The body needs to be exposed to the sun to produce enough vitamin D to maintain the health of our bones and teeth. Although it can also be obtained through diet, there are few foods that contain it. Therefore, one of the simplest and most natural ways to meet the needs of the so-called ‘sun vitamin’ is to expose yourself to solar radiation, but do you know how much time is needed to recharge our batteries and do so safely?
Expert researchers have estimated the necessary time of exposure to solar radiation to obtain the recommended doses of vitamin D. Each year, studies on the benefits of sunbathing in moderate doses are interspersed with those that confirm the risks involved in doing so excessively. Thus, although solar ultraviolet (UV) radiation intervenes in the development of solar erythema, cancer and aging of the skin, it also reduces blood pressure, synthesizes vitamin D and improves the treatment of various pathologies.
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Now, the Solar Radiation Research Group of the Polytechnic University of Valencia (UPV) has analysed the necessary exposure time to obtain the recommended doses of vitamin D without damaging our health. In Australia, despite being a country with many hours of sunshine, it has been reported that there is a high percentage of vitamin D deficiency among several strata of the Australian population.
Insufficient vitamin D is associated with an increased risk of various diseases in adulthood. Since very few foods contain this vitamin, its synthesis in the skin from sun exposure is the main natural source that exists. Experts have estimated the time necessary to obtain the recommended doses – equivalent to a daily intake of 1000 IU (international units) of vitamin D – in an area such as the city of Valencia, which receives a large dose of UV radiation during the entire year.
Burns in 30 minutes
A work analysed the ultraviolet solar irradiance (UVER) around midday (between 12:30 and 13:30 h) during four months of the year (one of each season) from 2003 to 2010. With these figures the time for produce erythema-reddening of the skin caused by burns. Thus, the data underline that, in July, an individual with skin type III (the usual one in the Spanish population) should not be more than 29 minutes under the sun if he wants to avoid it. However, in January, the same individual can remain in the sun for 150 minutes.
In the same way, the minimum exposure time was obtained to obtain the recommended daily dose of vitamin D. The problem can appear in winter due to low levels of UV radiation and the fact that people cover most of the body.
While in the spring and summer there are enough 10 to 20 minutes in the sun, in the winter months it would take almost two hours
In this sense, it was found that, around noon in January, with 10% body exposure, it takes about 130 minutes to get the recommended daily dose of vitamin D. Since this time is less than what would produce erythema, there is no risk of sunburn. In contrast, in April and July, with 25% body exposure would be enough about 10 minutes to acquire the vitamin. And in October, for example, it would take about 30 minutes.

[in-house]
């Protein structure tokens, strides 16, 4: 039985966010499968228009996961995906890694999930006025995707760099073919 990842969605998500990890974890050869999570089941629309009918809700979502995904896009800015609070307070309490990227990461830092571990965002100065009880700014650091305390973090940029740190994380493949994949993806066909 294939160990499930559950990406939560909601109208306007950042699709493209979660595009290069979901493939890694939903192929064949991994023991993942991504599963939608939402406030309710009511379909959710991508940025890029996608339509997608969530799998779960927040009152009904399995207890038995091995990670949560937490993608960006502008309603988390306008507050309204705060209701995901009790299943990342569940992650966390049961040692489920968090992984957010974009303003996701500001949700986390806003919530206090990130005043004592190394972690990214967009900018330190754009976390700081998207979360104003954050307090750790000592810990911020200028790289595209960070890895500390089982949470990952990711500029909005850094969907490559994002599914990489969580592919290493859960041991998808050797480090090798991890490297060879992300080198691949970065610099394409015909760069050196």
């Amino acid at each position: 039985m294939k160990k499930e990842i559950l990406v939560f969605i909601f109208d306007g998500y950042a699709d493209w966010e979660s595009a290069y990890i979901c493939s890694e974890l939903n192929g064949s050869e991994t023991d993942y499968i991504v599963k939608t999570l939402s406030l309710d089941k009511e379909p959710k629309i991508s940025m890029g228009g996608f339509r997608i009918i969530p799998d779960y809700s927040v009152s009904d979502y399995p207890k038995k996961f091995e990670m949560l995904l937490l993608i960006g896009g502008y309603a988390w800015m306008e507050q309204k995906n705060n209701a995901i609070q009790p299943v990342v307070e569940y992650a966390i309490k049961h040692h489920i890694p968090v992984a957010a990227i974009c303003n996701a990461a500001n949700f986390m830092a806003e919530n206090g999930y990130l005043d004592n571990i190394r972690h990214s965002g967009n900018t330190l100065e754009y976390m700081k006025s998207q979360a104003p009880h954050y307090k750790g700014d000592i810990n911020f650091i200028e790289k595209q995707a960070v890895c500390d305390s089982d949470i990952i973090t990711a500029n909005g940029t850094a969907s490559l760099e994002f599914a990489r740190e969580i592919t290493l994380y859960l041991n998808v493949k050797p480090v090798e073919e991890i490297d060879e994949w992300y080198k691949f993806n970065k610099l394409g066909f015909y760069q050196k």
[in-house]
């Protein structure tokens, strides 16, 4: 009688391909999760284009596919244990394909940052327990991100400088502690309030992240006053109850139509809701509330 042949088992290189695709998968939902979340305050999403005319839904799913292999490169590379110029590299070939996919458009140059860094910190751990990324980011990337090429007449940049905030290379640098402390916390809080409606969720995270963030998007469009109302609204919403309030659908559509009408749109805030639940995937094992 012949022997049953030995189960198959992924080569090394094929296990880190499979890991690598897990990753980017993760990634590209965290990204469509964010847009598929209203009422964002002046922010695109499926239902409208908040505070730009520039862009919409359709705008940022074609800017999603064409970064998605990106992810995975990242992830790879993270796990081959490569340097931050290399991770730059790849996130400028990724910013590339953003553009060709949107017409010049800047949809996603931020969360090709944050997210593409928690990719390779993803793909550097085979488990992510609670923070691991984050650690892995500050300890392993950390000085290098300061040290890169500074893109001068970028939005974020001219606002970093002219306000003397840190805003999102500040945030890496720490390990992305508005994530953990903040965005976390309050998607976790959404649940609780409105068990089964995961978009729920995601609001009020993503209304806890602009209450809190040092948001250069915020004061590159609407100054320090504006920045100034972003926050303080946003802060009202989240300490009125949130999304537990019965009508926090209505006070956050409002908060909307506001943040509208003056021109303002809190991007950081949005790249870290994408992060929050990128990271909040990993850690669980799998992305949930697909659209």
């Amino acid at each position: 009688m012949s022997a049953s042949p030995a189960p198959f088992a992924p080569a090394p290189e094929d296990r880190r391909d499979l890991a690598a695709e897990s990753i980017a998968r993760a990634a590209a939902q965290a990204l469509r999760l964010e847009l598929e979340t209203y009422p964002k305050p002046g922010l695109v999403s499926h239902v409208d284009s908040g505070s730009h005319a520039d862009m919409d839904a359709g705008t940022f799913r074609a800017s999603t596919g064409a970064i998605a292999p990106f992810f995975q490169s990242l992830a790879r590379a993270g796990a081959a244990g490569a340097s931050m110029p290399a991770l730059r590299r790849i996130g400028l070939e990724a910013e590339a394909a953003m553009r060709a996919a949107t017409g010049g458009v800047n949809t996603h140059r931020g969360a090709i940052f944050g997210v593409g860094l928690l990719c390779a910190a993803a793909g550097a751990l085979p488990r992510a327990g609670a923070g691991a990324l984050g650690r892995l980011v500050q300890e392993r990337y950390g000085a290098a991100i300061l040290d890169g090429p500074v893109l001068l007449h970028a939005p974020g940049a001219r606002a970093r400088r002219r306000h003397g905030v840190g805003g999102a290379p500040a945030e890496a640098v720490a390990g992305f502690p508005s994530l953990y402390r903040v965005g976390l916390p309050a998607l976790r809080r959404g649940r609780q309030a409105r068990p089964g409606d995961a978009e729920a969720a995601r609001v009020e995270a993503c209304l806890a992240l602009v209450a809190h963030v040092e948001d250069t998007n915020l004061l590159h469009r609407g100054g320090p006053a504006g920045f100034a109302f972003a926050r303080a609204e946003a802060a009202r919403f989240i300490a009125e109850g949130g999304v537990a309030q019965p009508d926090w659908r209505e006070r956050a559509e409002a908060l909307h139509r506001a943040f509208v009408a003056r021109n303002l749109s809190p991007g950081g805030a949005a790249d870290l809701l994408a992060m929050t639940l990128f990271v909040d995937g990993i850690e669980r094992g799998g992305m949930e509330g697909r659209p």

These calculations were made for skin type III, but if it were clearer or darker the figures would change. We also have to take into account that we have considered a percentage of body exposed for the season, if it were higher, then the exposure time would be reduced.
Likewise, the time obtained to produce erythema has been calculated for average days. It should be taken with caution. For the extreme days, the permissible exposure times would be much shorter.
Keep vitamin D in the winter
The results show that, although there is enough radiation in countries such as Spain, it is difficult to reach the recommended doses of vitamin D in winter (from November to February) in a northern latitude, since the necessary time of exposure is excessive (130 minutes).
In these months, with 10% body exposure, during solar noon it would take two hours of exposure to the sun to obtain an optimal dose of vitamin D – but at 10:00 it would take approximately 9.7 hours and at 16:00 about 5.7 hours.
The radiation received depends on the posture, the shape of the body and the clothes
On the contrary, in the central hours of the spring and summer days, with 25% body exposure, about 10 minutes of solar exposure around 1:00 pm and about 20 minutes from 3:00 pm to 5:00 pm: 00 h would be enough to meet the daily needs of vitamin D.
In addition, the radiation received depends on the posture, the shape of the body and the clothing. It should also be borne in mind that all areas of the skin of the body do not synthesize vitamin D with the same efficiency.
The age of individuals also plays an important role in the synthesis of vitamin D from UV radiation, as over the years there is a decrease in the ability to produce vitamin D, with middle-aged adults having 66% of the potential in comparison with children.
These results can help the adoption of appropriate measures to compensate for the possible deficiency, such as informing the medical community about the convenience of increasing vitamin D intake through diet or supplements.
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